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Phenylalanine Embryopathy in Three Siblings: Implications of Maternal Diet Therapy

RONALD P. BACHMAN, MD; EDGAR J. SCHOEN, MD; MARTHA V. BACKSTROM, RN, MSW; ROBIN F. LEE, MS; SUE RODWELL WILLIAMS, PHD, MPH, RD; ELAINA R. JURECKI, MS, RD
Am J Dis Child. 1993;147(1):22-23. doi:10.1001/archpedi.1993.02160250024009.
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Sir.—Levy and Waisbren1,2 have shown that maternal hyperphenylalaninemia during pregnancy causes characteristic embryopathy including mental retardation, microcephaly, low birth weight, congenital heart disease, and typical dysmorphic facies. Although it is believed that phenylalanine embryopathy may be prevented by a low-phenylalanine diet, preferably beginning before conception,3,4 the "safe" maternal serum phenylalanine level has not been established. We observed a woman of normal health and intelligence with previously undiagnosed hyperphenylalaninemia who gave birth to two infants with severe phenylalanine embryopathy, causing mental retardation and microcephaly. Before her third pregnancy, she started a low-phenylalanine diet that resulted in excellent control of serum phenylalanine levels, but the third child has dysmorphic facies and delayed development.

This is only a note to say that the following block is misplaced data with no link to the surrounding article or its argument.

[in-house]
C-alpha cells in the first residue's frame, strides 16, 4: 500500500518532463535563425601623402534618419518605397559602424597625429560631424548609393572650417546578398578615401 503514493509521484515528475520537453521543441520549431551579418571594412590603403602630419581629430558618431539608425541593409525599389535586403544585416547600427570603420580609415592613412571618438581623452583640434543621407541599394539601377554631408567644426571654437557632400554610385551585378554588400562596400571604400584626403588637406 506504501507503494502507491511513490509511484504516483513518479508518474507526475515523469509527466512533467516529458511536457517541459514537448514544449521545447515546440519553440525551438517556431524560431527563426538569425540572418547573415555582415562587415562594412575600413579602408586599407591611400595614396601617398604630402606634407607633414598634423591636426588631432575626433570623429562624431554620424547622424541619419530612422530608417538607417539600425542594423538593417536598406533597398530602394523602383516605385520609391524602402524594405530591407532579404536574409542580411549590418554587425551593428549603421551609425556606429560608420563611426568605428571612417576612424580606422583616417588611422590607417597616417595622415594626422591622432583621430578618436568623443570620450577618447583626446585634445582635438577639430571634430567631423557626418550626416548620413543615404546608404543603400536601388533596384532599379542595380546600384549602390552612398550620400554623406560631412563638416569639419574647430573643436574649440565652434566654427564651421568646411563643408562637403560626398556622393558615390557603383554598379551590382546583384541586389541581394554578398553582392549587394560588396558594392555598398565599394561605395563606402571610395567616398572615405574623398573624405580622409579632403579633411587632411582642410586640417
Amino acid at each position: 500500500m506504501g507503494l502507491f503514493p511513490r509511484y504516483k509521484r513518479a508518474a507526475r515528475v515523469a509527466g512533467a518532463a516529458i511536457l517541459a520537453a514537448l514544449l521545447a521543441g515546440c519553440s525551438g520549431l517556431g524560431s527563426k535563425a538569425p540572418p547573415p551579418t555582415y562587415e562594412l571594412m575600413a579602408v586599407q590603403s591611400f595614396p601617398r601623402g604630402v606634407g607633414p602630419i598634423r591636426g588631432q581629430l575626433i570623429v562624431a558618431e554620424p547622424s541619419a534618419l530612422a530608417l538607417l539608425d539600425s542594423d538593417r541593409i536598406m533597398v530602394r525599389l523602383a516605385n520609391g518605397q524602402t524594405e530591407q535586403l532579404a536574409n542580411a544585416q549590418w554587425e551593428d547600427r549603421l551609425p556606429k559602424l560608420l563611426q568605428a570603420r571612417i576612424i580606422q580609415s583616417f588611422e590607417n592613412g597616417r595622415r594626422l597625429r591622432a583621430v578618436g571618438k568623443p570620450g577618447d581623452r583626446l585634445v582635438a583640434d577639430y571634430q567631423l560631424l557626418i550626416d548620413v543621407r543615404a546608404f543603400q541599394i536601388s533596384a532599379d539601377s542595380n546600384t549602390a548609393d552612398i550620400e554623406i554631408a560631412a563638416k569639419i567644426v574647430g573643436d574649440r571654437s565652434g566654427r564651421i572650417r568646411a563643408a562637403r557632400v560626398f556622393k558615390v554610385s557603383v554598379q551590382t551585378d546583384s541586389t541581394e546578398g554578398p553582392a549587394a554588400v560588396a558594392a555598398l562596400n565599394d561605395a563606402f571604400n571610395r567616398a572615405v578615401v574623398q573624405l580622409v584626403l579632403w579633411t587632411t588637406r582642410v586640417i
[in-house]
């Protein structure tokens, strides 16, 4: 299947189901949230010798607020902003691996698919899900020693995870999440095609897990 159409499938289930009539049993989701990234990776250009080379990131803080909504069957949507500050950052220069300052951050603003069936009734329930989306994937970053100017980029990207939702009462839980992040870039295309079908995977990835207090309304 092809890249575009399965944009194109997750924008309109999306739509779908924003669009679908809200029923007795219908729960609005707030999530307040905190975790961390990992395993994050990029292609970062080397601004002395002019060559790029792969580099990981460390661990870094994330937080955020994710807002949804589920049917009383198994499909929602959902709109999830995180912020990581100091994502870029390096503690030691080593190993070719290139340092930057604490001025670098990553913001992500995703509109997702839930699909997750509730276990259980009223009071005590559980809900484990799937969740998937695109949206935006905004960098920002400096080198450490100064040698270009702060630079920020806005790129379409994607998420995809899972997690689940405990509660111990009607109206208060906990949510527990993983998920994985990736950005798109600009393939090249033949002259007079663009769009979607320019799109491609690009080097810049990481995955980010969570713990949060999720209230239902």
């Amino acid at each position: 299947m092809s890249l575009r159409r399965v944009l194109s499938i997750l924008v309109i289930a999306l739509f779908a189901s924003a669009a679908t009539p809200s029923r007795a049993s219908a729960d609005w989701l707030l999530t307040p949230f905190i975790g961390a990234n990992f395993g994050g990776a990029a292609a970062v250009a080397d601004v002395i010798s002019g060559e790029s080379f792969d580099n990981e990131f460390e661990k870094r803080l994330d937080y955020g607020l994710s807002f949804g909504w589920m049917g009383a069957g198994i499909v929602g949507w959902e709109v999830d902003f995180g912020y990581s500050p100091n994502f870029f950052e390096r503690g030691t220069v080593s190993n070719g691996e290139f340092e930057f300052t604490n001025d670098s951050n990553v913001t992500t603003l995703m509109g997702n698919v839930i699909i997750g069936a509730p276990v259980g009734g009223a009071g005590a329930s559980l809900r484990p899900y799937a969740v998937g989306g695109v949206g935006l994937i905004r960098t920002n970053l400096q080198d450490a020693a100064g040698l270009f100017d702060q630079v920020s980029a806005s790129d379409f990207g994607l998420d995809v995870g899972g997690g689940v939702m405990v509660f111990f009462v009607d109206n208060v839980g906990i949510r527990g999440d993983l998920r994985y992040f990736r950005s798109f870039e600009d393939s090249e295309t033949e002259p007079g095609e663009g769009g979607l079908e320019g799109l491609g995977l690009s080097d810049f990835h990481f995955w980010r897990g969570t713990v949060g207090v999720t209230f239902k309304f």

Patient Report.—A 30-year-old woman was seen in May 1987 for prenatal counseling. Hyperphenylalaninemia had been diagnosed in 1985 when, after the birth of her second abnormal infant, she was discovered to have serum phenylalanine levels

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